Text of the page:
Indian space agency ISRO successfully tested indigenous cryogenic engine of 4-tonne capacity on Tuesday at Mahendragiri Propulsion Complex in Tamil Nadu, making it viable to send heavy load satellites weighing up to 4 tonnes now.
Congratulating the Indian Space Research Organisation, Prime Minister Narendra Modi said in his Twitter message: “The engine tested today will enable us to put satellites of up to 4 tons in geostationary orbit. A proud accomplishment.”
Today’s test was carried out to see whether the indigenous cryogenic engine developed has the exact thrust required to launch payloads of 3 to 4 tonne capacity. Since the test was successful, ISRO is upbeat to take up the next phase where it can test how the cryogenic engine cane be fitted on a GSLV Mar III workhorse.
In fact, developing cryogenic engine began three decades ago when India was carrying out space programs almost in isolation with ISRO sanction stifling its growth in the late 1990s over Pokhran nuclear tests.
Though the Geosynchronous Satellite Launch Vehicle (GSLV Mark III) was tested successfully to carry out re-entry capsule few months ago, the engine used was a passive cyrogenic one and the current test completes the cryogenic engine design for future heavy load missions.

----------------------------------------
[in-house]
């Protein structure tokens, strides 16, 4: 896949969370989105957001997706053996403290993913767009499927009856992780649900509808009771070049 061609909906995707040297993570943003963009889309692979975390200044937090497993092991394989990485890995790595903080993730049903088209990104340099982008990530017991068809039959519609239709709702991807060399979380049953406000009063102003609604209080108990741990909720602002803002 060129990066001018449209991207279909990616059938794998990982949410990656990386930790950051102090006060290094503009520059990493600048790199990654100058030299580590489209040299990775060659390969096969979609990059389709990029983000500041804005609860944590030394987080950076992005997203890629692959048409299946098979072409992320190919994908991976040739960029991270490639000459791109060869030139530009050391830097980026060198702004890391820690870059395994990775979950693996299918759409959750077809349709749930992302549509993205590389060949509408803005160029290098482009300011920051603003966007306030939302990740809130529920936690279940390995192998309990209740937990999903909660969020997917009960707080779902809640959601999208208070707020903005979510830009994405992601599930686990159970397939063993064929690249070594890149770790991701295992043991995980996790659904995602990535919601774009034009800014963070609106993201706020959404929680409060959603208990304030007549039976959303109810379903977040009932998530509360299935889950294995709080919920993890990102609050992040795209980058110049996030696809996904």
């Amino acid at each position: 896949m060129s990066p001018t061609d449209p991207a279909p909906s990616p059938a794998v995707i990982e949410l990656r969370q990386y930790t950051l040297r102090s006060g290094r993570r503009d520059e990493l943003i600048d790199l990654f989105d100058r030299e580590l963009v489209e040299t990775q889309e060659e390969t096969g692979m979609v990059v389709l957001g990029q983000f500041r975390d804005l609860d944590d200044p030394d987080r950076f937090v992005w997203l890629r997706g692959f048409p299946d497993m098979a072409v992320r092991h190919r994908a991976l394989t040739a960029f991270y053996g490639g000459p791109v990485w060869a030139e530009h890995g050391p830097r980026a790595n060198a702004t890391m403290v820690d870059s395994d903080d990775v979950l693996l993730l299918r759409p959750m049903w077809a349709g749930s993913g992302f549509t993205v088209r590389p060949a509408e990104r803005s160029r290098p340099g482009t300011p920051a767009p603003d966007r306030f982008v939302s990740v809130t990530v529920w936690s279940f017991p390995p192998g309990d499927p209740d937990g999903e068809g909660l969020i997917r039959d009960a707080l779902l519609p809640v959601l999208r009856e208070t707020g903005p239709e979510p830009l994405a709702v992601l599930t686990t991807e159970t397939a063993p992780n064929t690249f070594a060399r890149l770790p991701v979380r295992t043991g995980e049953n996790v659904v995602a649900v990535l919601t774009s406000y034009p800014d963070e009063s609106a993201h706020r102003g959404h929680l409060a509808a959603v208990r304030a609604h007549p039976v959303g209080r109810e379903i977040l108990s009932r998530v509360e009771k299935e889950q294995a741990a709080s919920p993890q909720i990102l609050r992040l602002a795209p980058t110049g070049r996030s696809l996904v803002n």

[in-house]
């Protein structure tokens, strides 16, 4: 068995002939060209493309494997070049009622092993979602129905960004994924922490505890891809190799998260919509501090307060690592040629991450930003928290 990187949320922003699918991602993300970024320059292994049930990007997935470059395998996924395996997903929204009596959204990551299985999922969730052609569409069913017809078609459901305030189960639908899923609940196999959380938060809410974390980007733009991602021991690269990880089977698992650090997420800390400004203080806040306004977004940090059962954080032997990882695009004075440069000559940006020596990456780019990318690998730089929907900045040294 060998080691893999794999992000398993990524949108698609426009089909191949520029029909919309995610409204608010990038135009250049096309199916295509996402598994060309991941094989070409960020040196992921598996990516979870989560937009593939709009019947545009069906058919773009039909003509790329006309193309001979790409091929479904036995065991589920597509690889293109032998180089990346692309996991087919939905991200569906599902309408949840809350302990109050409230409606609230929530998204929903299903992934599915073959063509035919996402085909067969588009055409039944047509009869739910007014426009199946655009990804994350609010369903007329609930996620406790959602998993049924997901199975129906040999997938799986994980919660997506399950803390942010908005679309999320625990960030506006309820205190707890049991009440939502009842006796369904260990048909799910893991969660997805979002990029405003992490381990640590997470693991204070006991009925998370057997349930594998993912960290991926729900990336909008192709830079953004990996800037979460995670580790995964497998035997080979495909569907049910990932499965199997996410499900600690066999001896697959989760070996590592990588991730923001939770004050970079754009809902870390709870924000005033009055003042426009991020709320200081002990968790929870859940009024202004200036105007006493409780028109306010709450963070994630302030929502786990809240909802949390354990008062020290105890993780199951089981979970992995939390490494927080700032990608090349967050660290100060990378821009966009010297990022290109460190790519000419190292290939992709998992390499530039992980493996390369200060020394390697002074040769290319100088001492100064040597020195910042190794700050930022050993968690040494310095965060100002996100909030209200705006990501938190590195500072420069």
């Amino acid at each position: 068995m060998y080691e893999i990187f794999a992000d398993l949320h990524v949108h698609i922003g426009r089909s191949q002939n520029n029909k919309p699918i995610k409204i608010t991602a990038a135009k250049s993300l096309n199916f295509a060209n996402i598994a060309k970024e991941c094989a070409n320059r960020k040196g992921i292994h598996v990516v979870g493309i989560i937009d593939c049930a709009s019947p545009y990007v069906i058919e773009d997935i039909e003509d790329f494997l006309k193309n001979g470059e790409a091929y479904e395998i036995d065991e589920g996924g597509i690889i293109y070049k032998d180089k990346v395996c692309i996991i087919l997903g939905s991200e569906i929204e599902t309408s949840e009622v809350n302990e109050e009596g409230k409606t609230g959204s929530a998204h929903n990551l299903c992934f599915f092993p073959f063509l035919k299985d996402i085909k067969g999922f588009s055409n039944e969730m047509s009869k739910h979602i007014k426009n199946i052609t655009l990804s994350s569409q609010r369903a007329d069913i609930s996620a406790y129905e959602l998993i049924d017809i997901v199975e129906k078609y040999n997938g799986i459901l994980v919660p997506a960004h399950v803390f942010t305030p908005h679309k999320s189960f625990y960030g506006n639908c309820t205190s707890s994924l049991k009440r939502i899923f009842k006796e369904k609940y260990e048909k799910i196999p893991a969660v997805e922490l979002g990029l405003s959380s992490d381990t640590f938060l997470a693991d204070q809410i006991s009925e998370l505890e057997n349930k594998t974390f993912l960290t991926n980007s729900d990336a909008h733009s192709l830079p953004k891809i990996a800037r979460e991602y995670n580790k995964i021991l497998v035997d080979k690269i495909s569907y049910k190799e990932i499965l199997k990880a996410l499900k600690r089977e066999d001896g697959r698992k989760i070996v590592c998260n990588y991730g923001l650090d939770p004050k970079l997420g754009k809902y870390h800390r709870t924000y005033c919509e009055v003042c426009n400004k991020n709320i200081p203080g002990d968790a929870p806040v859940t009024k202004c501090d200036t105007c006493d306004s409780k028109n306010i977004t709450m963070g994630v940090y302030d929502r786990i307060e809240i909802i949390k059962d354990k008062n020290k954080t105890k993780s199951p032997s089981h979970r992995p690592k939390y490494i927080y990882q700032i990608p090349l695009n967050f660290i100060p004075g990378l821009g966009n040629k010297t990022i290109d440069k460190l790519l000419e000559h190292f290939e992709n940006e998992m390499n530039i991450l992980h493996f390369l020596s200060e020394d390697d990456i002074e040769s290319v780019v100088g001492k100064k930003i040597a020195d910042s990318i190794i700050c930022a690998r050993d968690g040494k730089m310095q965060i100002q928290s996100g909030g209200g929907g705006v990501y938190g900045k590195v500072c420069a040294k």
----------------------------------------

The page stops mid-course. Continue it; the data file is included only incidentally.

The first cryogenic engine was used in January 2014 when GSLV-D5 was launched and with today’s launch it can ponder any heavyload satellite easily and even command a bigger share in the global market for such launches.
A Cryogenic engine provides more thrust for every kilogram of propellant it burns compared to solid and earth-storable liquid propellant rocket stages, which were used till now by ISRO. Specific impulse (a measure of the efficiency) achievable with cryogenic propellants (liquid Hydrogen and liquid Oxygen) is much higher compared to earth storable liquid and solid propellants, giving it a substantial payload advantage, explains ISRO.
But cryogenic engines involve a very complex system due to its use of propellants at extremely low temperatures. Oxygen liquifies at -183 deg C and Hydrogen at -253 deg C and the propellants, at these low temperatures are to be pumped using turbo pumps running at around 40,000 rpm.
It also entails complex ground support systems like propellant storage and filling systems, cryo engine and stage test facilities, transportation and handling of cryo fluids and related safety aspects, said ISRO on its website.
ISRO’s current Cryogenic Upper Stage Project (CUSP) effectively replaces the design of the Cryogenic Upper Stage procured earlier from Russia and used in GSLV flights. The main engine and two smaller steering engines of CUS together develop a nominal thrust of 73.55 kN in vacuum. During the flight, CUS fires for a nominal duration of 720 seconds, explained ISRO note.
“Liquid Oxygen (LOX) and Liquid Hydrogen (LH2) from the respective tanks are fed by individual booster pumps to the main turbopump to ensure a high flow rate of propellants into the combustion chamber. Thrust control and mixture ratio control are achieved by two independent regulators. Two gimbaled steering engines provide for control of the stage during its thrusting phase,” explained ISRO about the project.